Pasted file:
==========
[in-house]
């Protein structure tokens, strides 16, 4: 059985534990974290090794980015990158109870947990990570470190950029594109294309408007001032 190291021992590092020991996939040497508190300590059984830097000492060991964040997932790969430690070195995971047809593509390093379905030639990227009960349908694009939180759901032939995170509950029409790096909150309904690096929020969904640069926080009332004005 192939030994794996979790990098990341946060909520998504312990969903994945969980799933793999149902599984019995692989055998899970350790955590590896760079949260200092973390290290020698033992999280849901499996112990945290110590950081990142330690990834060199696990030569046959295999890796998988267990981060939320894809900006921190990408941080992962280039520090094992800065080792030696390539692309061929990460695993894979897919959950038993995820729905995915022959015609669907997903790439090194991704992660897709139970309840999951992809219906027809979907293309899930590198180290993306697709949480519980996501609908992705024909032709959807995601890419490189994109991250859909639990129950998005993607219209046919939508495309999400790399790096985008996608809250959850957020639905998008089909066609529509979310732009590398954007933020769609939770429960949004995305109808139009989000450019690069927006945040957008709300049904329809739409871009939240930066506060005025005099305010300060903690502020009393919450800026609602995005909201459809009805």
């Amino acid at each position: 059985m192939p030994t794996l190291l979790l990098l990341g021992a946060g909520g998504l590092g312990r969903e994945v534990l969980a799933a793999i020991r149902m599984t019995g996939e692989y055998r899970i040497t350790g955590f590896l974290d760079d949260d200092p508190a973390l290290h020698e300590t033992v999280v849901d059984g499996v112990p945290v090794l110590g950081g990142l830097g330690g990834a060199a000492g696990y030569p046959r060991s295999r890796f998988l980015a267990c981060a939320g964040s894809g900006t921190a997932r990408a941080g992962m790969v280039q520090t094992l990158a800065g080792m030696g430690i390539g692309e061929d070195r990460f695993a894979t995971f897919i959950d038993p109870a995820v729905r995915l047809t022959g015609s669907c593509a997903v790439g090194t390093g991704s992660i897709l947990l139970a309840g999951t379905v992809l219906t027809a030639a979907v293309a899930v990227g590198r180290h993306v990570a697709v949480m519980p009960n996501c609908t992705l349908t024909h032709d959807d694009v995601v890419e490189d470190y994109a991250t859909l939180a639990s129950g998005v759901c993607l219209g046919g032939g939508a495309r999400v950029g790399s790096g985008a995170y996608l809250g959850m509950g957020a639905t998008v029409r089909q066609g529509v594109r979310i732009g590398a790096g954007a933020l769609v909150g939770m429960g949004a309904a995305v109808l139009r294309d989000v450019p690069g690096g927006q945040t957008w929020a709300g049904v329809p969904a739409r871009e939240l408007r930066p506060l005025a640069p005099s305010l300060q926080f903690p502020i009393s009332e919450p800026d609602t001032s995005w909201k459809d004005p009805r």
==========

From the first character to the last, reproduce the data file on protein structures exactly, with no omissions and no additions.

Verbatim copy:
[in-house]
């Protein structure tokens, strides 16, 4: 059985534990974290090794980015990158109870947990990570470190950029594109294309408007001032 190291021992590092020991996939040497508190300590059984830097000492060991964040997932790969430690070195995971047809593509390093379905030639990227009960349908694009939180759901032939995170509950029409790096909150309904690096929020969904640069926080009332004005 192939030994794996979790990098990341946060909520998504312990969903994945969980799933793999149902599984019995692989055998899970350790955590590896760079949260200092973390290290020698033992999280849901499996112990945290110590950081990142330690990834060199696990030569046959295999890796998988267990981060939320894809900006921190990408941080992962280039520090094992800065080792030696390539692309061929990460695993894979897919959950038993995820729905995915022959015609669907997903790439090194991704992660897709139970309840999951992809219906027809979907293309899930590198180290993306697709949480519980996501609908992705024909032709959807995601890419490189994109991250859909639990129950998005993607219209046919939508495309999400790399790096985008996608809250959850957020639905998008089909066609529509979310732009590398954007933020769609939770429960949004995305109808139009989000450019690069927006945040957008709300049904329809739409871009939240930066506060005025005099305010300060903690502020009393919450800026609602995005909201459809009805």
């Amino acid at each position: 059985m192939p030994t794996l190291l979790l990098l990341g021992a946060g909520g998504l590092g312990r969903e994945v534990l969980a799933a793999i020991r149902m599984t019995g996939e692989y055998r899970i040497t350790g955590f590896l974290d760079d949260d200092p508190a973390l290290h020698e300590t033992v999280v849901d059984g499996v112990p945290v090794l110590g950081g990142l830097g330690g990834a060199a000492g696990y030569p046959r060991s295999r890796f998988l980015a267990c981060a939320g964040s894809g900006t921190a997932r990408a941080g992962m790969v280039q520090t094992l990158a800065g080792m030696g430690i390539g692309e061929d070195r990460f695993a894979t995971f897919i959950d038993p109870a995820v729905r995915l047809t022959g015609s669907c593509a997903v790439g090194t390093g991704s992660i897709l947990l139970a309840g999951t379905v992809l219906t027809a030639a979907v293309a899930v990227g590198r180290h993306v990570a697709v949480m519980p009960n996501c609908t992705l349908t024909h032709d959807d694009v995601v890419e490189d470190y994109a991250t859909l939180a639990s129950g998005v759901c993607l219209g046919g032939g939508a495309r999400v950029g790399s790096g985008a995170y996608l809250g959850m509950g957020a639905t998008v029409r089909q066609g529509v594109r979310i732009g590398a790096g954007a933020l769609v909150g939770m429960g949004a309904a995305v109808l139009r294309d989000v450019p690069g690096g927006q945040t957008w929020a709300g049904v329809p969904a739409r871009e939240l408007r930066p506060l005025a640069p005099s305010l300060q926080f903690p502020i009393s009332e919450p800026d609602t001032s995005w909201k459809d004005p009805r």